The crux of gender feminism  is that there are no men and women, only “men” and “women” – social constructs that can and should be done away with in the interests of true equality. But upon what evidence does that claim rest? According to McCain, precious little, at least insofar as Sexual Politics is concerned:

Scientific advances have been quite unfortunate for Millett’s claim that “there is no differentiation between the sexes at birth,” in part because her citation for that claim is dependent on one of the greatest frauds in scientific history. On pages 30-31, she excerpts a quotation from a 1965 article “Psychosexual Differentation,” from a book entitled Sex Research, New Developments; in her bibliography, Millett references a 1957 book, The Psychologic Study of Man. The author of both of these works? Johns Hopkins University psychologist Dr. John Money, whose botched attempt to turn a boy into a girl (the notorious “John/Joan” experiment) failed spectacularly, ultimately resulting in the suicide of Dr. Money’s pathetic human guinea pig, David Reimer.

Dr. Money’s unethical (and perhaps criminal) methods of attempting to psychologically “condition” Reimer to be a girl were never successful; “Brenda” Reimer aggressively rejected the female identity that Dr. Money tried to impose. Yet Dr. Money, having trumpeted the “John/Joan” case as proof of his theories in the 1970s, misrepresented the case in his academic publications and in popular media. It took many years before another scientist, curious to know how Dr. Money’s patient had adjusted to adult womanhood, discovered the shocking truth behind Dr. Money’s fraudulent “research.” As a teenager, “Brenda” Reimer had decisively rejected “her” female identity, and sought treatment to become the man “she” had been born to be. David Reimer married a woman and, despite the loss of functional genitalia — castrated in infancy as part of Dr. Money’s “treatment” — he was by the 1990s an otherwise normal (that is, masculine) young man, albeit suffering from depression that finally resulted in his 2004 suicide.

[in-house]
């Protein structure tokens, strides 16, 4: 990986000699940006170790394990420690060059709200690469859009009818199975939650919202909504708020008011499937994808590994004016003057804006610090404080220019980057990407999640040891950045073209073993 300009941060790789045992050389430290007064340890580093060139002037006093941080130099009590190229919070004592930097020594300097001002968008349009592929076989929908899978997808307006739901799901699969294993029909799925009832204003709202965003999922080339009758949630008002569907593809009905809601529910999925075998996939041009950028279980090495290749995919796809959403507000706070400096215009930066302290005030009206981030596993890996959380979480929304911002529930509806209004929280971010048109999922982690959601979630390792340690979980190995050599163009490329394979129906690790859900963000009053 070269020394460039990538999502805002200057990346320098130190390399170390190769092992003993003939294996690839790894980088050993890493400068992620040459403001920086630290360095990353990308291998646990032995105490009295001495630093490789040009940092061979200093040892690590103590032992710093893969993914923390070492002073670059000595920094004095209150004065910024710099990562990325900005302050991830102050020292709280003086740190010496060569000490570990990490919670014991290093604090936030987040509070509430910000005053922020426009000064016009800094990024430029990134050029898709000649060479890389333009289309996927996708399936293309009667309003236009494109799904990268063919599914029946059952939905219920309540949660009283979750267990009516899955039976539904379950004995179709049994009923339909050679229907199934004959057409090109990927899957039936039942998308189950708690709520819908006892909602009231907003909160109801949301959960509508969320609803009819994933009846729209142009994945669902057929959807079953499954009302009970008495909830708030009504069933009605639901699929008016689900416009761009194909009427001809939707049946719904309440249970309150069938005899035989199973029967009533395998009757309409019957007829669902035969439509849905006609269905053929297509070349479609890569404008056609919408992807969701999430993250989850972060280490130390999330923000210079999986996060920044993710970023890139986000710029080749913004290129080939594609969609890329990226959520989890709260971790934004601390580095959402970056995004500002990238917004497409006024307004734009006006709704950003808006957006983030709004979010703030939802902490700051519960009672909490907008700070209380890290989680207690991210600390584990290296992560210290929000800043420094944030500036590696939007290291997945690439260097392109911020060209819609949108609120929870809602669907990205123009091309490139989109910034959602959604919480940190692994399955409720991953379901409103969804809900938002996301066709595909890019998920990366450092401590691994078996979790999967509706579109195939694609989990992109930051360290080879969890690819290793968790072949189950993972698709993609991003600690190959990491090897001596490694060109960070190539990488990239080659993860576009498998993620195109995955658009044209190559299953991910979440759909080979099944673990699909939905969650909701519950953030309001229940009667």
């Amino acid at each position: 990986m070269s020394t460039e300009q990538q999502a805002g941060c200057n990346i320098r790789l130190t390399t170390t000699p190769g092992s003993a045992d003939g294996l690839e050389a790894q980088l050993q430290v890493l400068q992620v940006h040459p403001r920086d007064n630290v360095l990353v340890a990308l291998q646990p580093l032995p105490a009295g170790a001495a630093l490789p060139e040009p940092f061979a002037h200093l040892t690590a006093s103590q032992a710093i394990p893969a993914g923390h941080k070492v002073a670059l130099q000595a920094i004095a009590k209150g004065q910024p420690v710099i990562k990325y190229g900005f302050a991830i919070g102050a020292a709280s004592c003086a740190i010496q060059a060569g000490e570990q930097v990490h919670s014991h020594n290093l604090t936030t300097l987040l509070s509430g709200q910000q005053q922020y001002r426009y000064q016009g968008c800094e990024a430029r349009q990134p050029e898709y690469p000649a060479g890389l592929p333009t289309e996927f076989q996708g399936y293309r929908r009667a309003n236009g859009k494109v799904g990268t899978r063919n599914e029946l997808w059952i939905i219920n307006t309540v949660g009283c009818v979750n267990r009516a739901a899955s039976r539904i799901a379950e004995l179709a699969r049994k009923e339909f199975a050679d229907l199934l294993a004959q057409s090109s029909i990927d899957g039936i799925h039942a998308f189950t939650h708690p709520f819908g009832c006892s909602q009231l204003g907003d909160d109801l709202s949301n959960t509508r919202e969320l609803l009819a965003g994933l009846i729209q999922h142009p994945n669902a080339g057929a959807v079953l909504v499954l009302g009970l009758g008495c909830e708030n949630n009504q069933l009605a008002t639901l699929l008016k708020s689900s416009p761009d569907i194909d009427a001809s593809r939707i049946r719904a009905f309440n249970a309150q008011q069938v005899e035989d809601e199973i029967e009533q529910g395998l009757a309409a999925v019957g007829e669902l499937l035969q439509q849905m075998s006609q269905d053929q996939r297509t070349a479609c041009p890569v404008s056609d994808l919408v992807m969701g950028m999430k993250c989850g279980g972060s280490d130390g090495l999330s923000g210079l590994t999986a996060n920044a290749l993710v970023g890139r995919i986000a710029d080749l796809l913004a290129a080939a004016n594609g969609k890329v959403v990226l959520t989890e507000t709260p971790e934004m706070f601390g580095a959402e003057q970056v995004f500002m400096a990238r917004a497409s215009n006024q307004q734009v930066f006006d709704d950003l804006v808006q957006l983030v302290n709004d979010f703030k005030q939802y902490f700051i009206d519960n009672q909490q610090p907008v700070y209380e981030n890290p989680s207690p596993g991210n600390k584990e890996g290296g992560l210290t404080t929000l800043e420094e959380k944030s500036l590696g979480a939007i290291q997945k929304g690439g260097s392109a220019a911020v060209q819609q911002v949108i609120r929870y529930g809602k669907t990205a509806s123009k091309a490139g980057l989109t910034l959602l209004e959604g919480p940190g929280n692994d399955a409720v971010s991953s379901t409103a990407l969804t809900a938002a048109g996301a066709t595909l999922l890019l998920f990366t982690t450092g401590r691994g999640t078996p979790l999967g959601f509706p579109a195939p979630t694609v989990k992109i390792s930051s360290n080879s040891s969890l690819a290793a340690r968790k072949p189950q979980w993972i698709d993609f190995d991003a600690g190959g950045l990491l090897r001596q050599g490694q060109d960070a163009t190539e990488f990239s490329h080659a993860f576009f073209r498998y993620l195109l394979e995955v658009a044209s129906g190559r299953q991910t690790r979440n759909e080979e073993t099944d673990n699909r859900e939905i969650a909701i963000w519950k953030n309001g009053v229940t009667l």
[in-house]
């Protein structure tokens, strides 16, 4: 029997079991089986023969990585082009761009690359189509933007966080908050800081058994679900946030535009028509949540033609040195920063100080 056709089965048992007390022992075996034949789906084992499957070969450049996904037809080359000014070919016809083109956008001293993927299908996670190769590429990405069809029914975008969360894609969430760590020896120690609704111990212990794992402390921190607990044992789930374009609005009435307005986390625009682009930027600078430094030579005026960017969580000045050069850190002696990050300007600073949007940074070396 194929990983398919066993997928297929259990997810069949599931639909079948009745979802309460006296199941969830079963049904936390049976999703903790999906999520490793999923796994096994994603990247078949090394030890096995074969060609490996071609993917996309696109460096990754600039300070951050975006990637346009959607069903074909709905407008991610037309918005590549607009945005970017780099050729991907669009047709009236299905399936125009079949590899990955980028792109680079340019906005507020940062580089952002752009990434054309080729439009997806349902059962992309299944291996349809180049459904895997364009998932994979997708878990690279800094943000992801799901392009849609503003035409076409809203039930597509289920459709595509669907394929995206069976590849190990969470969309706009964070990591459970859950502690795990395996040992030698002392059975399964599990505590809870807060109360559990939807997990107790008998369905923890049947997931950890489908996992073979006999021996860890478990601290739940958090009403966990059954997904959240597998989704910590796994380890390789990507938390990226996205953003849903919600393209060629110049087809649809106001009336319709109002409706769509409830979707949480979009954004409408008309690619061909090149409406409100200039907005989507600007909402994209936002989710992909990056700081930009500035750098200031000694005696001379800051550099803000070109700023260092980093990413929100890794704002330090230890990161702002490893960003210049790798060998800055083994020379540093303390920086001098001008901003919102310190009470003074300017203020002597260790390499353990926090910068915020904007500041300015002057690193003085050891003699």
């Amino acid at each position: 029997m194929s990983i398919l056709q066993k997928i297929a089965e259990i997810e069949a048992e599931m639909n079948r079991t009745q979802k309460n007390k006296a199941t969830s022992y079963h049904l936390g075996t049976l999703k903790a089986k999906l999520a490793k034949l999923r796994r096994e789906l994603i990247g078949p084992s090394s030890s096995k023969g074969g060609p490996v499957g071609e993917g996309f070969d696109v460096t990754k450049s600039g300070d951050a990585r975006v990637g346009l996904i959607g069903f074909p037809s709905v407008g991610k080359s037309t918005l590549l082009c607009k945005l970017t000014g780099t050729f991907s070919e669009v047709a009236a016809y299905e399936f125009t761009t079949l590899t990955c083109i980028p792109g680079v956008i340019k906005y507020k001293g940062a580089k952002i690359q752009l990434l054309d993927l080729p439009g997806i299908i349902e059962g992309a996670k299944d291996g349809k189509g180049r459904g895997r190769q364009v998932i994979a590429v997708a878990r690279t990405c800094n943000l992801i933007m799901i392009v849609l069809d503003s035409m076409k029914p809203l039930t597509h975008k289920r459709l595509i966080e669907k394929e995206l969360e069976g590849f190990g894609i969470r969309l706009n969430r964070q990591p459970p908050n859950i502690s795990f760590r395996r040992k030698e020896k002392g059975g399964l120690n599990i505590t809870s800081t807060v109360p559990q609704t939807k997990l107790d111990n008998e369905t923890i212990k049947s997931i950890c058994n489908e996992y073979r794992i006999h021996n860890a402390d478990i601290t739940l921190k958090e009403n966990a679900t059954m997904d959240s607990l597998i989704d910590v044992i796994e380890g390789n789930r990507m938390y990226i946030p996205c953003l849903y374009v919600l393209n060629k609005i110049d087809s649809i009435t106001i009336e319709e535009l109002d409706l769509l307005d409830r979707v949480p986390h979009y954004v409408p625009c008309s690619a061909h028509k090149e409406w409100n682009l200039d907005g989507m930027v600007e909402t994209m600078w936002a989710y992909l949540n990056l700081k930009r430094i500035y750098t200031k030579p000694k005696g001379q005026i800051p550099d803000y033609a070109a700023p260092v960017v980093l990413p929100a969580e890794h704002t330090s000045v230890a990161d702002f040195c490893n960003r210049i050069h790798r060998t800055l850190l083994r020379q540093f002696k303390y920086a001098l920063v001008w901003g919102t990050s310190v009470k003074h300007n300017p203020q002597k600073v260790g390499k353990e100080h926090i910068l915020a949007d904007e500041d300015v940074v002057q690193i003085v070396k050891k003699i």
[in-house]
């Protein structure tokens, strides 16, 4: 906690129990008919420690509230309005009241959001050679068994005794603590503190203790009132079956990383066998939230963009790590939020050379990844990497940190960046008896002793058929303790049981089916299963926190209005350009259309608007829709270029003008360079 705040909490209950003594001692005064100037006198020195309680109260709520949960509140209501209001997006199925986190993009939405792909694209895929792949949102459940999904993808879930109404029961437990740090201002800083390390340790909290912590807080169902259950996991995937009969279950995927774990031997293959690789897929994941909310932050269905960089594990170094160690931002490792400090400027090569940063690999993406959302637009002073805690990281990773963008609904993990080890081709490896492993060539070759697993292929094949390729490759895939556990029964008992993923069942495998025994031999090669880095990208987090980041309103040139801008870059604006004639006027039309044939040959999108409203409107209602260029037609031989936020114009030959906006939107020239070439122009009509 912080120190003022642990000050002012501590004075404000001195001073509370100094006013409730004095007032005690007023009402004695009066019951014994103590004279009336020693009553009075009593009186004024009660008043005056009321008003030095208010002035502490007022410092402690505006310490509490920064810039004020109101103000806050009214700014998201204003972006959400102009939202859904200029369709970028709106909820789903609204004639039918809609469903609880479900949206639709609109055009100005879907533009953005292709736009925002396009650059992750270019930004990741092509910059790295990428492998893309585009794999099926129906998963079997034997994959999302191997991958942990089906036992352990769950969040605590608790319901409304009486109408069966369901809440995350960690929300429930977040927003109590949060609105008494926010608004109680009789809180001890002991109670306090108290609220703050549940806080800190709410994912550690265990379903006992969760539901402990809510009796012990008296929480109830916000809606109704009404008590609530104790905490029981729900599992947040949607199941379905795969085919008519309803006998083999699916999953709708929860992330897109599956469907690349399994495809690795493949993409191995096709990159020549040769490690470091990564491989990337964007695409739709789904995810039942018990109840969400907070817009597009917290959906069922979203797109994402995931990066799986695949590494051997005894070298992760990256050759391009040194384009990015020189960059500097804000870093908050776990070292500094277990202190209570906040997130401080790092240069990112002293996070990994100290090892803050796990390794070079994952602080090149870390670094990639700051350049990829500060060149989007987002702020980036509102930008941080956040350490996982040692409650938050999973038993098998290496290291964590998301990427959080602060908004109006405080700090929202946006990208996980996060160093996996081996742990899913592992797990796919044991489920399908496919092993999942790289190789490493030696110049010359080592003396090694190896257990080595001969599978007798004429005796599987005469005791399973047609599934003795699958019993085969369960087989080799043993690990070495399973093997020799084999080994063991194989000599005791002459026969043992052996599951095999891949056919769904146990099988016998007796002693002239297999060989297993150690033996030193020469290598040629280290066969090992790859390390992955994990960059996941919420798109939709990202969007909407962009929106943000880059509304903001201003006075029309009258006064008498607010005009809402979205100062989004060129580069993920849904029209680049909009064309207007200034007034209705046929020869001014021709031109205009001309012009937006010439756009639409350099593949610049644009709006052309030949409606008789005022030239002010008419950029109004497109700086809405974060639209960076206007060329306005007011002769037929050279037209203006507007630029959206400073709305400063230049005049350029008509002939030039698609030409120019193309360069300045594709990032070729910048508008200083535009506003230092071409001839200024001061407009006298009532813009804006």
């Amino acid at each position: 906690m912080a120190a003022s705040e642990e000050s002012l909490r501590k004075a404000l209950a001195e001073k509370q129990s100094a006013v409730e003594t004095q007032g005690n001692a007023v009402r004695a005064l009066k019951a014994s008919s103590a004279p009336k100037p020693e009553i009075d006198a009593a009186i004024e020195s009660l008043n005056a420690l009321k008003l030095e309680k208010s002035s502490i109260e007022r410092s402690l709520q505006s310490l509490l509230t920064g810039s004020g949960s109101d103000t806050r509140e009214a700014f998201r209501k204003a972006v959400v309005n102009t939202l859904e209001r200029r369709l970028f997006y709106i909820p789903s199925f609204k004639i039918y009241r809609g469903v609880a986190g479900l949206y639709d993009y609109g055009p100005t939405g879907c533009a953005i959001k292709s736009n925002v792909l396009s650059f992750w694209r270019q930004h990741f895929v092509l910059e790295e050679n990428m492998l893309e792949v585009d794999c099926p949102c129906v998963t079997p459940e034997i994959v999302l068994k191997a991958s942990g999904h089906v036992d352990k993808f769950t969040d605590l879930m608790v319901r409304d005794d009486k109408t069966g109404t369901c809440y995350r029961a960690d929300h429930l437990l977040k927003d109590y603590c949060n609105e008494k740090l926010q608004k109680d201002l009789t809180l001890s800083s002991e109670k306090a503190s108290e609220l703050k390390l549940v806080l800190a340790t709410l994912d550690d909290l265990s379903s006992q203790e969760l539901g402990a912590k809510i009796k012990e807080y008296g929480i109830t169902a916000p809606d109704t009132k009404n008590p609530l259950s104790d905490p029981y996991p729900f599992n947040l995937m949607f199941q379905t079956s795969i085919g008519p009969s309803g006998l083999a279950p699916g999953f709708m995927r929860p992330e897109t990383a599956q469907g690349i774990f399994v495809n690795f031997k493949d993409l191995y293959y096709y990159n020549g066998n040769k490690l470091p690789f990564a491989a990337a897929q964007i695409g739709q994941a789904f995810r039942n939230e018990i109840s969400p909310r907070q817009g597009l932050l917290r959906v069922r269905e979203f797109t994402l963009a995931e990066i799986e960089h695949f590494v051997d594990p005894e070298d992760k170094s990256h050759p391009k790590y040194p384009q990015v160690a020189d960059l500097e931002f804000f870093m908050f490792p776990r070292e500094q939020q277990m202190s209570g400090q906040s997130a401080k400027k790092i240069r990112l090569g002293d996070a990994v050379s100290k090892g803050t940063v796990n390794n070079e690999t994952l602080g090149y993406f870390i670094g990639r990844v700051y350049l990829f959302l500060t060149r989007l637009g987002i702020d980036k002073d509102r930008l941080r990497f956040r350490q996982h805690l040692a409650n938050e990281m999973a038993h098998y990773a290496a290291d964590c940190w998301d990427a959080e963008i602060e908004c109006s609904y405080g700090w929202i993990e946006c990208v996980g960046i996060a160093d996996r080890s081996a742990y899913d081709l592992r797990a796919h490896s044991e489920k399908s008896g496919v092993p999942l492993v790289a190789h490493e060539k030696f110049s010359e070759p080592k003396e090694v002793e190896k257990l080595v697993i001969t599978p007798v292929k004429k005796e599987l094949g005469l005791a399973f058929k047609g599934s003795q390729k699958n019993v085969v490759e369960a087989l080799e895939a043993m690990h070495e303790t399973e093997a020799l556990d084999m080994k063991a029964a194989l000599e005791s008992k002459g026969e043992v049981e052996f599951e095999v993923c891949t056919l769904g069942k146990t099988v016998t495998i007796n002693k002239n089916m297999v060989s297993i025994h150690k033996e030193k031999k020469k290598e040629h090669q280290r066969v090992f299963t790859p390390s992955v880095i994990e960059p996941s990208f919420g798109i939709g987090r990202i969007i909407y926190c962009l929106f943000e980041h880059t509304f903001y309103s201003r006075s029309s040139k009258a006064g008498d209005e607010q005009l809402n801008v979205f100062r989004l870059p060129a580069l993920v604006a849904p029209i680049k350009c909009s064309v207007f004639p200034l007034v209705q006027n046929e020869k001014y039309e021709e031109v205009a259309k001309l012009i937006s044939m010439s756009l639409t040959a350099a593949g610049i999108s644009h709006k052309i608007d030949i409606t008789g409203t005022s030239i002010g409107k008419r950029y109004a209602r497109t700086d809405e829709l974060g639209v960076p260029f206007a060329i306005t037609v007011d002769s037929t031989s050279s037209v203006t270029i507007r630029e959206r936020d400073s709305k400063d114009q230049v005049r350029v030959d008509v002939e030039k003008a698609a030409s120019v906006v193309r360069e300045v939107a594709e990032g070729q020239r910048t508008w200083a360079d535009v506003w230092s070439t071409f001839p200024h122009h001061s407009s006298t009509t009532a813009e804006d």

This is startling, and not just because you find yourself wondering “Who the hell authorized the castration of an infant boy?” But because you would like to assume that basic ethics would prevented someone from making use of such experiments. But apparently one would be wrong.

Concurrently, Millet dismisses contrary evidence without having done the reading:

Millett, whose claim to expertise was . . . well, what? She got her bachelor’s degree in English from the University of Minnesota and got a postgraduate degree in literature at Oxford University, then went to Japan where she taught English and married an avant-garde sculptor.
Here she was in 1970, however, presuming to accuse Dr. Lionel Tiger, a professor of anthropology, of misrepresenting the research of zoologist Konrad Lorenz, who won the Nobel Prize in 1973. If Tiger was guilty of misrepresenting Lorenz’s work, you might think that Lorenz himself would have made the accusation, which he never did. Anyone interested in the subject may consult Konrad Lorenz’s 1966 book On Aggression and Lionel Tiger’s 1968 book Men in Groups and decide for themselves whether the two authors were in accord.

Of course the answer to this is that science is a patriarchal construct. Which is a rhetorically effective device, as all the devices employed by conspiracy theorists and totalitarians tend to be.